“There is a runaway trolley barreling down the railway tracks. Ahead, on the tracks, there are five people tied up and unable to move. The trolley is headed straight for them. You are standing some distance off in the train yard, next to a lever. If you pull this lever, the trolley will switch to a different set of tracks. However, you notice that there is one person on the side track. You have two (and only two) options:
Do nothing, in which case the trolley will kill the five people on the main track.
Pull the lever, diverting the trolley onto the side track where it will kill one person.
Which is the more ethical option? Or, more simply: What is the right thing to do?”

Is it more ethical to end the war and save your men by bombing innocent Japanese civilian lives or to continue fighting and lose more lives? In the book, John Hersey wrote “Mrs. Nakamura and her relatives had been quite resigned and passive about the moral issue of the atomic bomb, but this rumour suddenly aroused them to more hatred and resentment of America than they had felt all through the war.” This showed that even a survivor of the event questioned the morality of the bomb.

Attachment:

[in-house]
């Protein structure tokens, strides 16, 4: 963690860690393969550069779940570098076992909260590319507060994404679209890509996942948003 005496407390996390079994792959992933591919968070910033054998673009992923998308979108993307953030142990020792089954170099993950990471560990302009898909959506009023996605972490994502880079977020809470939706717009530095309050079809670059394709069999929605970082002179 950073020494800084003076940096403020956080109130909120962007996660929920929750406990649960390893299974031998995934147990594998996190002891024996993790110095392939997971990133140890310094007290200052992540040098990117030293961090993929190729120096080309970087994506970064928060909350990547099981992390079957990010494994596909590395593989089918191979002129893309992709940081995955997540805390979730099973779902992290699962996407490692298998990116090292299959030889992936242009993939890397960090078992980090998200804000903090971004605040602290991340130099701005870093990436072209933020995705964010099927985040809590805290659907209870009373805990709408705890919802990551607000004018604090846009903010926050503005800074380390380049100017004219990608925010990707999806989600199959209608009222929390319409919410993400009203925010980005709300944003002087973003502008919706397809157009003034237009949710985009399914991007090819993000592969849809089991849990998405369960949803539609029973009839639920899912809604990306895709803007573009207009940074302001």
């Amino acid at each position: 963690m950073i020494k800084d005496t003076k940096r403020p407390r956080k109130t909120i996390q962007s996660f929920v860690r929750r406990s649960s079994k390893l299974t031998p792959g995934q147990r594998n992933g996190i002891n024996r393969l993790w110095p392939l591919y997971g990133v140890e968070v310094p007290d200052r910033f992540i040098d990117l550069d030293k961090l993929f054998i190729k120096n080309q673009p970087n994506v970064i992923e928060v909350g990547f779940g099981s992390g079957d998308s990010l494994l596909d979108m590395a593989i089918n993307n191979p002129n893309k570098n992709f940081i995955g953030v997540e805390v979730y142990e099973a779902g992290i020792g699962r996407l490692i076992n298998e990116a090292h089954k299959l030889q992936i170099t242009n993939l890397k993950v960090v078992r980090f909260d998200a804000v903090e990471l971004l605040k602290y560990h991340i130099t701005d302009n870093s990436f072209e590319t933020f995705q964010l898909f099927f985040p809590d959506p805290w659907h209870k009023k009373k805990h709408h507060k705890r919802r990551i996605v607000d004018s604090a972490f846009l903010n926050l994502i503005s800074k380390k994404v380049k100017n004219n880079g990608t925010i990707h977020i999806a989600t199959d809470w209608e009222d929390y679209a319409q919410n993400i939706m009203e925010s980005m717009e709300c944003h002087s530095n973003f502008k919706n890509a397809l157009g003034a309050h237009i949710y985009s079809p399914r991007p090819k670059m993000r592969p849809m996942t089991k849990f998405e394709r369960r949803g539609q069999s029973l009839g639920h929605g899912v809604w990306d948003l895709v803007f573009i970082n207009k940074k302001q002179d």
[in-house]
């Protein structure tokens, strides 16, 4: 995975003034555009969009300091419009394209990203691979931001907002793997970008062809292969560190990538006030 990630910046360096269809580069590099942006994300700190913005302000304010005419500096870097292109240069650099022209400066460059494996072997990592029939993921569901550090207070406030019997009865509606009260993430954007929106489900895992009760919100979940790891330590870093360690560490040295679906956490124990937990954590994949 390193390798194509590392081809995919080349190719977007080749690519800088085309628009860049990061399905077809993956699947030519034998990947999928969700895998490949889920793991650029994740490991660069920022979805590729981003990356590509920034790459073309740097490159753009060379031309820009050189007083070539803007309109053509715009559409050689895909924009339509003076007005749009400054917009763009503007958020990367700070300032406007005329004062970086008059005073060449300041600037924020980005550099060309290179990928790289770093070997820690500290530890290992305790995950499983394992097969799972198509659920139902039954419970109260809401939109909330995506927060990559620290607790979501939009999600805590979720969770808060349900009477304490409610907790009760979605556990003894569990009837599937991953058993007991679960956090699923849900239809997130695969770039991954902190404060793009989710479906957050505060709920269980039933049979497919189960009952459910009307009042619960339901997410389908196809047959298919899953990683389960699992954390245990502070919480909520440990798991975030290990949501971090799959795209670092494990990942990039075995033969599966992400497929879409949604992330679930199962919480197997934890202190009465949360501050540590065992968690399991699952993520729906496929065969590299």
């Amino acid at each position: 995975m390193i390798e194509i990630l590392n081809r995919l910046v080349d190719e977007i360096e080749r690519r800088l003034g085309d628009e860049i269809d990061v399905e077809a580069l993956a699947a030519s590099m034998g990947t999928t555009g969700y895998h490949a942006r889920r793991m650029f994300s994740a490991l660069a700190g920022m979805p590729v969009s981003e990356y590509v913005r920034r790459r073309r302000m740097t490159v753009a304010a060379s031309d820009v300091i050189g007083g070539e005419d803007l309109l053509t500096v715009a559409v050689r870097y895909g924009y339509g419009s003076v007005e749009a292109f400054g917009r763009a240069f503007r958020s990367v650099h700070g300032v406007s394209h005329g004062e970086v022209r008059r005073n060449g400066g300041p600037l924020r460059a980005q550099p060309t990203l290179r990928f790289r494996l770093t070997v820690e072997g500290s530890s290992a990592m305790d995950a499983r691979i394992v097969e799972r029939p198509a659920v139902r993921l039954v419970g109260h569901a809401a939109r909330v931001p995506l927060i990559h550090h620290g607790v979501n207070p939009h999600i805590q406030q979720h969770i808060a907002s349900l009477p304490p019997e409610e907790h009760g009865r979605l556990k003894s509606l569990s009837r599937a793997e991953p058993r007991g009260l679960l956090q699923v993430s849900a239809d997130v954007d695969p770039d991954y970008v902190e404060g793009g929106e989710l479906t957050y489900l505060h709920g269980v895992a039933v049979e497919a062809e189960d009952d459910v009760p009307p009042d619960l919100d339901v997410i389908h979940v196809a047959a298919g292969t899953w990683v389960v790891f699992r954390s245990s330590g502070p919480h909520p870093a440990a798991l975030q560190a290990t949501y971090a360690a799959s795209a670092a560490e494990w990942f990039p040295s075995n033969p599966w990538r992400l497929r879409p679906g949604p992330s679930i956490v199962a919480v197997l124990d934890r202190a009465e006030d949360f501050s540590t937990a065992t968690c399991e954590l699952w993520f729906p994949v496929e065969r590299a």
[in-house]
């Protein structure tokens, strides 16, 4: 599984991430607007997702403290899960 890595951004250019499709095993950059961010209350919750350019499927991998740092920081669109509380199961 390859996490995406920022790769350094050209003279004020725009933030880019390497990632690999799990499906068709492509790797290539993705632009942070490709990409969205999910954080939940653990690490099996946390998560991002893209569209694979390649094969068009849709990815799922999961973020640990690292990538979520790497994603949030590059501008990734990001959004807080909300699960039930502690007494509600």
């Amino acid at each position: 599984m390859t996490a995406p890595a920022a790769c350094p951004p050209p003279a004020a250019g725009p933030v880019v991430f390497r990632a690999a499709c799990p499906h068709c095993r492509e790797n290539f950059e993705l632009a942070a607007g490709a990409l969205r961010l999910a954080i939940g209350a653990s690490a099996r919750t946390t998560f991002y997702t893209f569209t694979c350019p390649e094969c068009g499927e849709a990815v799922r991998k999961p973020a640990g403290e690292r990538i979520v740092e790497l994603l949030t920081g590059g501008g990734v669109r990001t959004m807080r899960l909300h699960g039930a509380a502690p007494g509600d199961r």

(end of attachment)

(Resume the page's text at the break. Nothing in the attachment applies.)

After pondering my original question (Can we blame the US for making the atomic bomb and not taking the time to test for long lasting effects if they were just trying to get there before the Germans did?) I remembered a quote from my favourite musical (which happens to be Newtons Third Law), “Hamilton.” As Daveed Diggs (Thomas Jefferson) said “Every action has an equal opposite reaction.” There were clear consequences to the bomb being dropped wether the US decided to ignore them or just didn’t pick up on them.